Whoooo likes learning about owls? Fisher fifth graders that's who
The school's two fifth grade classes were visited by three live owls, accompanied by Michael Clough, assistant director of the Southern Vermont Natural History Museum. Clough and his owls engaged the students for over an hour, teaching them about owl physiology, eating habits, calls, and the mythology surrounding owls.
"Did you guys talk about how smart owls are?" Clough asked the students, who had been studying owls for the past several weeks. "Their eyeballs outweigh their brains. Not great problem solvers."
This sort of interaction was sought throughout the presentation, as Clough invited questions and participation from the students.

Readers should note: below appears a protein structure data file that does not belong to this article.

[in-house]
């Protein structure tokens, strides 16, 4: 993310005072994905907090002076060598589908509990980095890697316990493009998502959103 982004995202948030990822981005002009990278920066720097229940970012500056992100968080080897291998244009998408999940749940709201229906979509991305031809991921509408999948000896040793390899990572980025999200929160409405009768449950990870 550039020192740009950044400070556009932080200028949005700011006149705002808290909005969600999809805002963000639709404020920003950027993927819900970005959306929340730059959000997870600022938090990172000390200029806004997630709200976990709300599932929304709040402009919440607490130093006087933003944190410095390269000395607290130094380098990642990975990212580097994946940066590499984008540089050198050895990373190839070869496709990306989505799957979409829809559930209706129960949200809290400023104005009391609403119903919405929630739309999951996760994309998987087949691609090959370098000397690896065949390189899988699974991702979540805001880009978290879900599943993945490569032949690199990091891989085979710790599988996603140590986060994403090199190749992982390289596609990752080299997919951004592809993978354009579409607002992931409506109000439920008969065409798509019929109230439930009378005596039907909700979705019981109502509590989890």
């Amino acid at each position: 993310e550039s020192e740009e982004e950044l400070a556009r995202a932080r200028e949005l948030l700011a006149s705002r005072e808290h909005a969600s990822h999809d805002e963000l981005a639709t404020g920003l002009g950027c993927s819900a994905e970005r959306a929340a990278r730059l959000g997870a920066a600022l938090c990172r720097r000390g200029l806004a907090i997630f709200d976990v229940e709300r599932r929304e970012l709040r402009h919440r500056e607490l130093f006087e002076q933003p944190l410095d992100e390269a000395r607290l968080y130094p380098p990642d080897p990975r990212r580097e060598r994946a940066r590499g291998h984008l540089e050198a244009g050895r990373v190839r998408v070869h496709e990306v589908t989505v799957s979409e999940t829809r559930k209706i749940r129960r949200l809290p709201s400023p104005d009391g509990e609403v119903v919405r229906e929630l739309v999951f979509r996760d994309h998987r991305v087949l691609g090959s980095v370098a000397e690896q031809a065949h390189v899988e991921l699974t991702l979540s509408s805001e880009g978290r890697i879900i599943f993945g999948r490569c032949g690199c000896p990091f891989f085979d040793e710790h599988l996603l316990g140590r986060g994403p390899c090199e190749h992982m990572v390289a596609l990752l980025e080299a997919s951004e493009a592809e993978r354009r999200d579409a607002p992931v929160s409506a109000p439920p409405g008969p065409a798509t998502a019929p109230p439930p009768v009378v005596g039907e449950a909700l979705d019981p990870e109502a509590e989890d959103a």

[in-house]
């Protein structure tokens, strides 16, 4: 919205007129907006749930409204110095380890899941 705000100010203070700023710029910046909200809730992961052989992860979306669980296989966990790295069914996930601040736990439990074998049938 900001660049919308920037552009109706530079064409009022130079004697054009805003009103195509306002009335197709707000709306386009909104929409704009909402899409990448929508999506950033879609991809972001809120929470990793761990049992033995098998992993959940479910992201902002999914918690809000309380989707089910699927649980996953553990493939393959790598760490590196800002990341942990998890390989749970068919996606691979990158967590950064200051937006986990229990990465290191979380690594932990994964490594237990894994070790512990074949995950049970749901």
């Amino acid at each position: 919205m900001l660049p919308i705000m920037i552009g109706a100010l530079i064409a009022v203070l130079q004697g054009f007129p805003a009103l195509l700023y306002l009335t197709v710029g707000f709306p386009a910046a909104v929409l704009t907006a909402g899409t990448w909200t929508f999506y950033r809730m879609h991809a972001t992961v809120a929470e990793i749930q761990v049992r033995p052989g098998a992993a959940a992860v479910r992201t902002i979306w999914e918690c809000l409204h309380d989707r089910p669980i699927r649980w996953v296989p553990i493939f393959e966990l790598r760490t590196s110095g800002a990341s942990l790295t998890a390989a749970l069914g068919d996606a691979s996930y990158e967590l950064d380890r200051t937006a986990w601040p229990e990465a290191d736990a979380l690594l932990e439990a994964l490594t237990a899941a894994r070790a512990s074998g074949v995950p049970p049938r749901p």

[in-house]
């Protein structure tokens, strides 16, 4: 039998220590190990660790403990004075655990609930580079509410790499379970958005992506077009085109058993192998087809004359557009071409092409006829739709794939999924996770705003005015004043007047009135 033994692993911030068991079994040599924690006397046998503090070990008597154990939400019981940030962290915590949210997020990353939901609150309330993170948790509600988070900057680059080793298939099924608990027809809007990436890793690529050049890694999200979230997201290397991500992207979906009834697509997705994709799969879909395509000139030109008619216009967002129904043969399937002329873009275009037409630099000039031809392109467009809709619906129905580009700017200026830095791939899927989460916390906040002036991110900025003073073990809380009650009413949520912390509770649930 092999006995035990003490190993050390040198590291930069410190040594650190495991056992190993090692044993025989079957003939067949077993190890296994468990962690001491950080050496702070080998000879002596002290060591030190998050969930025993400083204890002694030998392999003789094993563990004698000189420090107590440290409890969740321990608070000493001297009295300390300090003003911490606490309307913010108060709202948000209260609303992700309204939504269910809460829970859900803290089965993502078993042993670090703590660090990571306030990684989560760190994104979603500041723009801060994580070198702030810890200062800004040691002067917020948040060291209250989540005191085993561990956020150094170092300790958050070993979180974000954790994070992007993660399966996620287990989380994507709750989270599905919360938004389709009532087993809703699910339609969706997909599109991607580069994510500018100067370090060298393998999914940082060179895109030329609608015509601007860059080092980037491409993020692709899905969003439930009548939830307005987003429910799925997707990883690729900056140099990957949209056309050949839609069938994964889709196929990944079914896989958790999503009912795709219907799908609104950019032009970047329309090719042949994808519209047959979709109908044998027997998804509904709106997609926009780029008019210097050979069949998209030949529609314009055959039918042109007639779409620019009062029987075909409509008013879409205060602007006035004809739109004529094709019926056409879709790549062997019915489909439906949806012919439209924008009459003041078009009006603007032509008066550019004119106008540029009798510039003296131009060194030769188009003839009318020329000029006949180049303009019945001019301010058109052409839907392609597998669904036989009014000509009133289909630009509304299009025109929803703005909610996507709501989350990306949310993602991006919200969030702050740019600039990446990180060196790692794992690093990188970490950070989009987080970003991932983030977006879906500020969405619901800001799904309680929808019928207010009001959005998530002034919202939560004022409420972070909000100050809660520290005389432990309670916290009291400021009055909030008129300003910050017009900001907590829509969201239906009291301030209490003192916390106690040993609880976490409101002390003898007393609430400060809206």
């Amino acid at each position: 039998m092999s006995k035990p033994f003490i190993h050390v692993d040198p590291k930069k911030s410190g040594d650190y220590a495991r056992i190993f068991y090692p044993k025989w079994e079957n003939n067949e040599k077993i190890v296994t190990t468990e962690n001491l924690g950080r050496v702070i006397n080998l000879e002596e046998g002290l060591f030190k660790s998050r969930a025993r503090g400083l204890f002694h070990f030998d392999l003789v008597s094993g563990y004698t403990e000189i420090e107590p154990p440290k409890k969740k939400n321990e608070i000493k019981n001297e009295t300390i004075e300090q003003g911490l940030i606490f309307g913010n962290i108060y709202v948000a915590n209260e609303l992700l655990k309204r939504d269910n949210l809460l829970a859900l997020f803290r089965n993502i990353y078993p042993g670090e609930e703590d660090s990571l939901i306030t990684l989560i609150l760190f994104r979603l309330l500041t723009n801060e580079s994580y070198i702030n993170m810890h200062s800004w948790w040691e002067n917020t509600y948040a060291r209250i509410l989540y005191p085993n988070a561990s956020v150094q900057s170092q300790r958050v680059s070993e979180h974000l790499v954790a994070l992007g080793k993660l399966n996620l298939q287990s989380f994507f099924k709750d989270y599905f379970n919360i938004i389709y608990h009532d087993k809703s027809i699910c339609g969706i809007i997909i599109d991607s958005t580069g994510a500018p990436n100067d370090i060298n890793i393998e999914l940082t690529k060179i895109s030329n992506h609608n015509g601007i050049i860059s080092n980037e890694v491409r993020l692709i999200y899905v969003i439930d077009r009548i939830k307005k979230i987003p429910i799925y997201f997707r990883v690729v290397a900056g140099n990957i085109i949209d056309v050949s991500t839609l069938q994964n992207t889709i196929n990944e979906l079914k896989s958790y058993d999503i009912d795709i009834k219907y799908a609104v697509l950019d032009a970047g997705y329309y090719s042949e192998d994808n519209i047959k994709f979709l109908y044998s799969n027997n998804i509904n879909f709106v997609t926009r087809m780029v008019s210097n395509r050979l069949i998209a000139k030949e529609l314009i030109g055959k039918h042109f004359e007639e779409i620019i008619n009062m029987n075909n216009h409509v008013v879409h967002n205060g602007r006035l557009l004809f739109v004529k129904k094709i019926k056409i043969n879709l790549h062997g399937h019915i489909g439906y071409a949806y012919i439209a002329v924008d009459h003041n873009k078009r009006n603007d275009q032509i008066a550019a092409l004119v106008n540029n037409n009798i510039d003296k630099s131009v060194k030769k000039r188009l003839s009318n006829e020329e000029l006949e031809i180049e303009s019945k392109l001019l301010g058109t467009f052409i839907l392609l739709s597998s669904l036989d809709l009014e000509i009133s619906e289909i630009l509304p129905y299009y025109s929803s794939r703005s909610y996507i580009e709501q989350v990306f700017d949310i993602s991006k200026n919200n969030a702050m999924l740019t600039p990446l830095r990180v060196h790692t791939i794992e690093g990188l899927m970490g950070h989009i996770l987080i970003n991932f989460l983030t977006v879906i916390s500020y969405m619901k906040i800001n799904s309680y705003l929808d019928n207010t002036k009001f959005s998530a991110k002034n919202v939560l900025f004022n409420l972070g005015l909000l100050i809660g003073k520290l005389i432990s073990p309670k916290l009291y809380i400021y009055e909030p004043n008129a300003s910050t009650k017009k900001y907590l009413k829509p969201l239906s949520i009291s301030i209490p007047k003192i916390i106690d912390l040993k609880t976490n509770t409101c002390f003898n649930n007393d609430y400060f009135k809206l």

Clough explained the basic physics behind owls' silent movement, and passed around an owl foot for the students to examine. "Bad news if you're a bunny, right?" he said, "An owl can ruin your whole day with this foot."
He went on, "Many people look at owls and say, 'Oh, it's so sweet, it's so cute!' but do you think a mouse would say that?"
The first owl Clough introduced to the class was Smokey, a gray Eastern Screech Owl, who promptly pooped on the classroom floor, drawing a shocked "Eww!" from the students in the audience and a relieved, "Hey, it missed my shoe!" from Clough.
"All the live animals we have at the museum are in captivity for a reason," said Clough. For Smokey, that reason is an unknown injury that caused a detached retina, leaving him blind in one eye and unable to survive in the wild. The two other owls that traveled to Arlington with him, Aragorn the barred owl and Diana the saw-whet owl, were both hit by cars.
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